|Estrogen and heart disease in men|
|Association between polymorphism and severity of disease|
Edward R. Winstead
August 18, 2000
Researchers are reporting an association between the estrogen receptor gene and heart disease in a population of Finnish men. Men in the study with the long variant of the alpha estrogen receptor gene had a significantly greater number of severely narrowed coronary arteries, larger areas of complicated lesions, and more calcification of the coronary arteries than did men with other forms of the gene. The study appeared in a recent issue of the British Medical Journal.
In humans, the activity of the alpha estrogen receptor gene is regulated by a DNA sequence containing a dinucleotide polymorphism: two letters that are repeated at varying lengths in different individuals. Previous studies have linked the length of this polymorphism with bone mineral density, suggesting that the activity of this gene may influence bone health. These findings led researchers at the University of Tampere in Finland to investigate a link between the polymorphism and coronary artery disease in men.
"We are speculating that males who have the long variant may have a less-active alpha estrogen receptor gene and benefit less from the cardiovascular protective effect of the estrogen receptors," says Pekka J. Karhunen, who led the research. "As far as we know this is one of the first studies to look at the protective effects of estrogen in this context."
Females have a distribution of polymorphisms in the alpha estrogen receptor gene similar to males, according to Karhunen. "We suppose that some females benefit more from estrogen's protective effects because they have more estrogen receptor molecules," he says, noting that his group does not have biochemical evidence of this phenomenon.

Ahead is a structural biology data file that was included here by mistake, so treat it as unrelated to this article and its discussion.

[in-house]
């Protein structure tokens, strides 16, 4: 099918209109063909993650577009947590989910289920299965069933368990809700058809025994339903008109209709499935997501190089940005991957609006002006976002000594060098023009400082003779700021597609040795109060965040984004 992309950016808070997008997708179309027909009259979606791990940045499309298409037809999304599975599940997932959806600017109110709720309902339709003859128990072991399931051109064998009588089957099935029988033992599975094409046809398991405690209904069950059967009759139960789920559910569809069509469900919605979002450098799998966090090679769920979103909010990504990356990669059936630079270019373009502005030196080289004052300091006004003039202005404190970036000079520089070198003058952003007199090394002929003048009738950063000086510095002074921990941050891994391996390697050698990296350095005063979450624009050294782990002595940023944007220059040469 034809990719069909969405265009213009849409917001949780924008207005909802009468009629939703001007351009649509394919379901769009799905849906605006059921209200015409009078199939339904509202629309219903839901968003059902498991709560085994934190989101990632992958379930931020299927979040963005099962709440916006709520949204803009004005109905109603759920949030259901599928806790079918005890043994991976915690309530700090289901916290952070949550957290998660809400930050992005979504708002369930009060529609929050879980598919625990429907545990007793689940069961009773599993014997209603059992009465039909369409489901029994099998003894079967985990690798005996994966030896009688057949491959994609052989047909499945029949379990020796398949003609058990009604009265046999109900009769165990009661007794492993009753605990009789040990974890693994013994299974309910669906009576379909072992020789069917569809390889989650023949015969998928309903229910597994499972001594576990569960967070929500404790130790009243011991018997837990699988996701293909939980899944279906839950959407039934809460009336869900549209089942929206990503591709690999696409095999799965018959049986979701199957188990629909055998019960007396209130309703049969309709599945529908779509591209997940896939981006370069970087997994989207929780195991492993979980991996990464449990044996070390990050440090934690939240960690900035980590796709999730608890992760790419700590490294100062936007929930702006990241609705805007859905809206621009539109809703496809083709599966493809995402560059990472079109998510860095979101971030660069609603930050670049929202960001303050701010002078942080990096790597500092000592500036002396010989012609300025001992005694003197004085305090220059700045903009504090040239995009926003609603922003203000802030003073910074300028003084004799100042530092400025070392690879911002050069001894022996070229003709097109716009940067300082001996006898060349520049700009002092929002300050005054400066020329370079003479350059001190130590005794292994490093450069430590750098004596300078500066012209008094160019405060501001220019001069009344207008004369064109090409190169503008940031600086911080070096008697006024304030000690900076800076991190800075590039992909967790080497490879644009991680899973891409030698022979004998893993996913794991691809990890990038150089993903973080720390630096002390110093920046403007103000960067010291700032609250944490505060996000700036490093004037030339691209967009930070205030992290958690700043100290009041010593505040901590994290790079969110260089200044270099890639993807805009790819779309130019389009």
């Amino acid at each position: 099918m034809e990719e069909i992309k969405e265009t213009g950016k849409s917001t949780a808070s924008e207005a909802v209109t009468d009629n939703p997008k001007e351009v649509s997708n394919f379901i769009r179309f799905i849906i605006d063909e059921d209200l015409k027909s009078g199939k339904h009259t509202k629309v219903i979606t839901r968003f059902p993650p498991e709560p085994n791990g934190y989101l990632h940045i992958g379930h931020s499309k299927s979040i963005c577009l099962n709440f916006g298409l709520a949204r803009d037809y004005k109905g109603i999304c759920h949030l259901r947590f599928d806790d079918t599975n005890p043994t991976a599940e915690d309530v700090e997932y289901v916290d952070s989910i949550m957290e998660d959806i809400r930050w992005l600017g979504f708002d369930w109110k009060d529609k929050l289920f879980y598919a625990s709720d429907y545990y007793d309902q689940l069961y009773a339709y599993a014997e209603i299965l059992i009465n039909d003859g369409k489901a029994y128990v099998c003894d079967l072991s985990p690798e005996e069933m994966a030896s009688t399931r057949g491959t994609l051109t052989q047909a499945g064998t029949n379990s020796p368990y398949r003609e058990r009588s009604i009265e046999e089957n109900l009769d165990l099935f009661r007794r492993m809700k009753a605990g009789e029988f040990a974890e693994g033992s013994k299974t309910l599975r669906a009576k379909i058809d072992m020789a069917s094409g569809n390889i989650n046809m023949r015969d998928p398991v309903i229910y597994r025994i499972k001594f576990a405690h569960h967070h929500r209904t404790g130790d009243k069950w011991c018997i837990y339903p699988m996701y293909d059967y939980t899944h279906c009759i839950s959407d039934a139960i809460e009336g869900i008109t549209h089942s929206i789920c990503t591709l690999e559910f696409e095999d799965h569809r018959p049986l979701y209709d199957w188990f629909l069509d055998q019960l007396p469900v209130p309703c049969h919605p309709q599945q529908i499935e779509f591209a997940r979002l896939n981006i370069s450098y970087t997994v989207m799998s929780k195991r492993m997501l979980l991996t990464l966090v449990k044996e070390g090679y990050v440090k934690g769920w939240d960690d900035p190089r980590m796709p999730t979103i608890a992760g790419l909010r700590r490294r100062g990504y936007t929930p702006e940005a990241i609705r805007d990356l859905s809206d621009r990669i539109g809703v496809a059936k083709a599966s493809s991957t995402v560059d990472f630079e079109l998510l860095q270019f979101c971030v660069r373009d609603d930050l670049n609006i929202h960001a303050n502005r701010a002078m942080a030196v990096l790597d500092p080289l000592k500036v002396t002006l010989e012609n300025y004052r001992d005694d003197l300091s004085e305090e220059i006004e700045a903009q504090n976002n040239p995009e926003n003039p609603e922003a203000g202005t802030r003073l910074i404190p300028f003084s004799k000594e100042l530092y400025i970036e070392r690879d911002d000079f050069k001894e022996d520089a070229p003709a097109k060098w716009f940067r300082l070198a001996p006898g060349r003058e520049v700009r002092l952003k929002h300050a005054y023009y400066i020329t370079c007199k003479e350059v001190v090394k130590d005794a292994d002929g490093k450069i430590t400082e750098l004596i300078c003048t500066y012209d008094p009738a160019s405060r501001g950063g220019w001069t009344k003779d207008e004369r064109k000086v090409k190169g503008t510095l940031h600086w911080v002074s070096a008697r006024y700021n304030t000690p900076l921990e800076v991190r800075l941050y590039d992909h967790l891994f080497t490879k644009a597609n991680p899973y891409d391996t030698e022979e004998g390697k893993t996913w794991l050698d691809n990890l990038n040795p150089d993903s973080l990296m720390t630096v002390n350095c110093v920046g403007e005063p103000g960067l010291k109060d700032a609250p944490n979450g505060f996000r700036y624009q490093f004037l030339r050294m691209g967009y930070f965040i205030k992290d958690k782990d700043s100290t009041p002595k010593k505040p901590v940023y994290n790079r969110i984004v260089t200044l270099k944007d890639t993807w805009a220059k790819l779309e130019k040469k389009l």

Should men at risk for heart disease take estrogen? The researchers have been asked that question many times since presenting their results at a conference earlier this year. The answer is no, says Karhunen, because of estrogen's feminizing side effects, such as breast development. Nonetheless, he says, studying the protective effects of estrogen in men may help researchers understand the mechanisms involved.
Unable to carry out the study in living humans, the researchers obtained subjects from the Helsinki Sudden Death Study, a series of autopsies of white Finnish men who died suddenly of coronary heart disease, violent death or accident, and other diseases. Karhunen and his colleagues evaluated the coronary health of 119 subjects using a variety of means, including computer tools and plastic casts that assess coronary narrowing.
DNA from the 119 subjects was then analyzed. Individuals were assigned to one of three groups based on the number of repeats in their polymorphism: those with short versions (two copies of the gene with <19 repeats), those with long versions (two copies of the gene with > or =19 repeats), and those with mixed versions (one short and one long). The researchers found that changes in the narrowing of the arteries of individuals in the mixed group were not significantly different from those in the short or long groups. Other measures were used to compare the three groups, but none produced statistically significant results after factors such as age, body mass, smoking, alcohol consumption, and hypertension were taken into account.
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